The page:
Verfassungsfragen der Flüchtlingskrise 2015/16
40,00 € inkl. gesetzl. MwSt.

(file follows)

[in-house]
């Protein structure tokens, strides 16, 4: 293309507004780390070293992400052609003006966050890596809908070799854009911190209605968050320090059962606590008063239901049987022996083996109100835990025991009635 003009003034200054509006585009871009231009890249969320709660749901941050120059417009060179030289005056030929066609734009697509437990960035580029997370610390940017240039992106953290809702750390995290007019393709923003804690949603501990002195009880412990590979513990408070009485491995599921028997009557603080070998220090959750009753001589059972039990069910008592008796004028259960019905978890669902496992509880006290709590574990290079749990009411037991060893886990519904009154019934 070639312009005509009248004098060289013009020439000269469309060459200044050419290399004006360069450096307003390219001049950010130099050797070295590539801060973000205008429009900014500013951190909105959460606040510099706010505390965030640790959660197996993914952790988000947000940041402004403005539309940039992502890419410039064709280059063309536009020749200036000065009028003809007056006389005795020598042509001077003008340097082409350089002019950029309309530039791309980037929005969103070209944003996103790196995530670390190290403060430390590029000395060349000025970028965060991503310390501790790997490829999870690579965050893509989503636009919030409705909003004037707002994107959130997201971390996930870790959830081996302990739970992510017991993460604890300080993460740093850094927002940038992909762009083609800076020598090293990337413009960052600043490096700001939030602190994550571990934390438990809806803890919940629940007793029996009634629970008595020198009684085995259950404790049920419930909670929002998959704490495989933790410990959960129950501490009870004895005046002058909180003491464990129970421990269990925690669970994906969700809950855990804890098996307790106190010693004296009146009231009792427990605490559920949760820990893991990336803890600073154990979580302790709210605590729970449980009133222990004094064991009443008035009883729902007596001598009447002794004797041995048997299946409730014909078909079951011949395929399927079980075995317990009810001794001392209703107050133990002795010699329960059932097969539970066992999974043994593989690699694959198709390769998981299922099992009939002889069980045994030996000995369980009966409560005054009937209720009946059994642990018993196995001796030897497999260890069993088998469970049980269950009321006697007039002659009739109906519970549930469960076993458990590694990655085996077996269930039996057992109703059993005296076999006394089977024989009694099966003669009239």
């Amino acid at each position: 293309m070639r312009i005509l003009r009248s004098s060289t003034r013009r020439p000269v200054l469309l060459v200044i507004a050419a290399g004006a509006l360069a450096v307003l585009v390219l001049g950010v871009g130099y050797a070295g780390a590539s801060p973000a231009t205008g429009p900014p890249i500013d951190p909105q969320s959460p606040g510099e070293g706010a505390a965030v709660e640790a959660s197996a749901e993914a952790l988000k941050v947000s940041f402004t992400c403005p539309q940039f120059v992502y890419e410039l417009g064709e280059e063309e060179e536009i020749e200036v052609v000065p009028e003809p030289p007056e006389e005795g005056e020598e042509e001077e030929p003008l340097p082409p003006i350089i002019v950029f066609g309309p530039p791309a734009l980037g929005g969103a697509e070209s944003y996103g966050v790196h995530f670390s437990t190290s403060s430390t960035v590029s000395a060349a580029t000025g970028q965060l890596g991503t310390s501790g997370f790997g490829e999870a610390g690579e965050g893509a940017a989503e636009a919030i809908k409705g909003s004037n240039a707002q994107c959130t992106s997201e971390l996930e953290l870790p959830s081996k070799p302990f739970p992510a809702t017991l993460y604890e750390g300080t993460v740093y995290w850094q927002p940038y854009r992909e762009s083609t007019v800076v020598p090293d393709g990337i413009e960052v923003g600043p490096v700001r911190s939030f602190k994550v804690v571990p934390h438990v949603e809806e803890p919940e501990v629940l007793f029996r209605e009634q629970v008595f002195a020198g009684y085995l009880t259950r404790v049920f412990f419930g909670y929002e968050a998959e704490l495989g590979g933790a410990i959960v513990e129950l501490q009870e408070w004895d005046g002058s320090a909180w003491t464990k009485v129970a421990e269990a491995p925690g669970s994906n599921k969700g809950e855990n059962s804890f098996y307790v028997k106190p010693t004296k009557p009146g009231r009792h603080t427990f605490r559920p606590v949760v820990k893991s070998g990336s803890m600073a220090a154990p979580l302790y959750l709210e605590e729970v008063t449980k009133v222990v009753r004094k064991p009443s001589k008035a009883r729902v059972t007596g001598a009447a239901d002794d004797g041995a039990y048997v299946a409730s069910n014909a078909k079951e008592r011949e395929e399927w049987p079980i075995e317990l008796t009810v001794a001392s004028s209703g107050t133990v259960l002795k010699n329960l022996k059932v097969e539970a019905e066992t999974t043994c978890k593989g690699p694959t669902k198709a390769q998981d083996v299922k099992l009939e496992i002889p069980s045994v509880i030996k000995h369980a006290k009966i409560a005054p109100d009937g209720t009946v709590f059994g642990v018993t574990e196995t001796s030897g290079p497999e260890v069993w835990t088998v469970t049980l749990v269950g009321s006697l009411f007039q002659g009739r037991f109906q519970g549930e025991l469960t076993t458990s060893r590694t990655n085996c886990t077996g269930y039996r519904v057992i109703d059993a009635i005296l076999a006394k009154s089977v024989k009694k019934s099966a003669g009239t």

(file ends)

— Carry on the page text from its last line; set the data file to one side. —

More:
The refugee crisis 2015/16 led to a temporary breakdown of the European border regime (Schengen) and asylum system (Dublin). Hundreds of thousands of refugees were irregularly »waved through« to Germany which – under normal Dublin rules – would not have been responsible for most of those refugees. The German government tolerated this situation and left provisions contained in its domestic law unapplied according to which asylum seekers who have come through safe third countries must be denied entry at its borders (Art. 16a Abs. 2 GG, §18 Abs. 2 Nr. 1 AsylG). The Bavarian government asked the federal government to change this practice and even threatened legal proceedings before the constitutional court. Later it dropped that threat after the number of refugees had considerably gone down as a result of the closure of the »West Balkan route« and the EU-Turkey agreement. This article examines the constitutional duties of the federal government in situations like the one which arose during the refugee crisis 2015/16. It develops the following theses: 1. The federal government has a general constitutional duty to provide for effective border and immigration control which – in our case – is underlined and specified by Art. 16a Abs. 2 GG (no right of asylum for refugees who have come through safe third countries). Laws which serve to fulfil this duty, like §18 Abs. 2 Nr. 1 AsylG (denial of entry for asylum seekers who have come through safe third countries), must, as a matter of principle, not be left unapplied in a structural and enduring manner. 2. In a situation in which the functioning of the European border regime and asylum system is severely impaired, the Member State has, under European law (Art. 72 TFEU, Art. 4  TEU), a right and, under constitutional law, a duty to fulfil its obligations as outlined in (1), in particular by temporarily applying the necessary measures at its own borders (including the enforcement of denials of entry), until a sufficient degree of functioning of the European border regime and asylum system has been reestablished. 3. The duty of the federal government to provide for effective border and immigration control is a duty which also serves to protect the interests of the German Länder, which, under German constitutional law, are states that, as far as the fulfillment of necessary state functions at their borders is concerned, have no competences of their own, but rely entirely on the federal state. Severe neglect of this duty by the federal government can, as a result, violate constitutional rights of a Land.